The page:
Graduate Guidance

Drafting and redrafting your dissertation

Harriet Cairns

The countryside has been repeatedly exemplified as an idealised location to live based upon powerful discourses within our everyday lives and popular medias. However, my undergraduate dissertation – situated within rural geographies – attempted to develop such assertions further. I considered not how the country home is constructed as ‘idyllic’ through its physical location, but instead considered such assertions from the inside of the home focusing on country home interior decoration and design. Subsequently, my research drew upon a broad range of literature from across the discipline, incorporating work from geographies of the home, rural geographies and material geographies. Incorporating a range of literature and theoretical debates will be an essential part of the write-up for almost every research project as you aim to provide a new outlook on your chosen topic of research grounded in previous research.

This leads to my first point of guidance when you begin the process of writing: ensure you have read around the subject(s) in depth. Even if you believe a reading may not be directly linked to your research topic, I often found that related readings gave me new ideas and ways to approach my topic which subsequently allowed me to come to stronger and more developed conclusions within my analysis and discussion and gain higher marks.

In addition to developing academic ideas, it is just as important to gain a clear understanding of the structure of your thesis before beginning writing. Because the majority of research project write-ups tend to follow a similar structure of; introduction, literature review, methodology, analysis and discussion and finally conclusions, I found it more manageable to treat each chapter separately. Therefore, by dividing-up the overall word count and providing each chapter with a separate word count made the write-up a lot less daunting than the original large sum of text. From this, giving each chapter a separate deadline to be drafted by not only provided motivation and also pressure to ensure that my time was used productively, but also meant that I could allocate time for many of the chapters to be drafted and redrafted numerous times.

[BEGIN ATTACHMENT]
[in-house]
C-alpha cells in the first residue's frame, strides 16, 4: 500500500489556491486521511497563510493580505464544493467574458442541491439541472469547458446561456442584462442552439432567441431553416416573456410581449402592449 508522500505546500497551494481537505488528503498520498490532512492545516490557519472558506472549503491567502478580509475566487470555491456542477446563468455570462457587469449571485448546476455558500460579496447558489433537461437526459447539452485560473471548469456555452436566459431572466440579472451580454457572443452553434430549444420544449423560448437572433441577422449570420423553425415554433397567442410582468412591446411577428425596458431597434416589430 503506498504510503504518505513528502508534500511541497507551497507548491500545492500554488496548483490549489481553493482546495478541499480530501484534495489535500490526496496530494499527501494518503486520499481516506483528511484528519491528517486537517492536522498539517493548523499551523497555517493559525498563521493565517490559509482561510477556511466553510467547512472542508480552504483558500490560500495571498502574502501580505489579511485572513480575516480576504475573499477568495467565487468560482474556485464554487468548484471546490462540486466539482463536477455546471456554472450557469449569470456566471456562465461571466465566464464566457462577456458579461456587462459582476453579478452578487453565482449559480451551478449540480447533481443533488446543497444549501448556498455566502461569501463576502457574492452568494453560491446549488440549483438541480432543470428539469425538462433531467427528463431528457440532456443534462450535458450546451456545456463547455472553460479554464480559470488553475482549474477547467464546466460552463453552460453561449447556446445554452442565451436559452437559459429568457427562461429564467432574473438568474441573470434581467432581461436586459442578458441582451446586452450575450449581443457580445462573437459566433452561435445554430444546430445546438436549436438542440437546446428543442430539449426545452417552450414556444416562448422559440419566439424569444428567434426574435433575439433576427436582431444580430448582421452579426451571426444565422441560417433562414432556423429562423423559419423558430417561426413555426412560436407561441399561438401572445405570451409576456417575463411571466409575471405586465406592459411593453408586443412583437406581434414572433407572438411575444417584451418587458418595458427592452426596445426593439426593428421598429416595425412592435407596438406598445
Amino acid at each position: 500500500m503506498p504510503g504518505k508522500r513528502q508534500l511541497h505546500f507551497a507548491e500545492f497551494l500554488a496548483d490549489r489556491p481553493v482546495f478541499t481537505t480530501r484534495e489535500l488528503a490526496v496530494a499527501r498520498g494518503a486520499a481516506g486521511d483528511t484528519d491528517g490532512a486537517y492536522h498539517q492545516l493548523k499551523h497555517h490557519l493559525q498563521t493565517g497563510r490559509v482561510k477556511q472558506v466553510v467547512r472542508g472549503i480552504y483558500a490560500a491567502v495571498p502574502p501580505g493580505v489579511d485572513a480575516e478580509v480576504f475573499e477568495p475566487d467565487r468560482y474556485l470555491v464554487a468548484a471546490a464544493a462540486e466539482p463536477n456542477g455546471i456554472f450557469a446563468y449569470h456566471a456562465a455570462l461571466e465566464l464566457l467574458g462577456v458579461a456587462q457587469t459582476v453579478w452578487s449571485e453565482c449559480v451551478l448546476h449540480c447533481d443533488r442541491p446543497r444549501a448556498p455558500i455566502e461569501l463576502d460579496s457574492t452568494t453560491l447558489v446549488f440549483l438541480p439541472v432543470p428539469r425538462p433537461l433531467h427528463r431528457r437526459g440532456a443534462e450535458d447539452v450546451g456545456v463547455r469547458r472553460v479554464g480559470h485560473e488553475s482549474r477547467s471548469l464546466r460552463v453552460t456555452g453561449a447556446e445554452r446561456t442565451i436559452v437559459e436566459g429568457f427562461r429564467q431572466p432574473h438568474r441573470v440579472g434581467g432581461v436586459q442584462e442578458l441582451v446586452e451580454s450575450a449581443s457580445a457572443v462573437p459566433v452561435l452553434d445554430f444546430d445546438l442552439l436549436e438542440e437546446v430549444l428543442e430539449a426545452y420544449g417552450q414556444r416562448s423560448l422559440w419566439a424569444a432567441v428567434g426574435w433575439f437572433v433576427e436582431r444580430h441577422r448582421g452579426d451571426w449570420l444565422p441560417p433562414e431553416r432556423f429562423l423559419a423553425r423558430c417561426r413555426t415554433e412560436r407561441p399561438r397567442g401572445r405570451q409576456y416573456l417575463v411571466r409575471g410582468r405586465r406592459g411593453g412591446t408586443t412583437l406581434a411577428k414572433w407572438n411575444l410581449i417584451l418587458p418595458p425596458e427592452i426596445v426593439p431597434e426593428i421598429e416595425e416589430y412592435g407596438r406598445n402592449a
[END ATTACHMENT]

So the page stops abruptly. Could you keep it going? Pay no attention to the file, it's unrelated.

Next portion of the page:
However, it is to be noted that the timetable for your write-up does not need to follow the typical structure of the dissertation. For example, whilst I jotted down notes throughout my write-up of what would be included in my introduction and conclusion I did in fact leave the introduction to be written last after my conclusion, in order to allow me to fully develop how the project was introduced.

Moreover, the process of drafting and redrafting can often be perceived as a long process, however, I found that this was actually the most important and helpful part of the process of writing-up. It allowed me the time and space to go wrong without it jeopardising my final grade and ensured that my final draft became as faultless as it could possibly be and included the most relevant ideas and literature. This is where attending meetings with your supervisor is essential. Tutors are often able to check through work, suggest specific readings and give you the best ideas for your write-up. Therefore, in order to approach your write-up confidently ensure that you utilise their help and supervision as much as you possibly can within your institutional guidelines. Lastly and most obviously, the earlier you begin writing the more time you have to draft and redraft certain chapters and subsequently your writing style, conclusions and your final grade is strengthened. Ensure you are ahead of the game and have a fixed and achievable plan of where you aim to be in your write-up and when.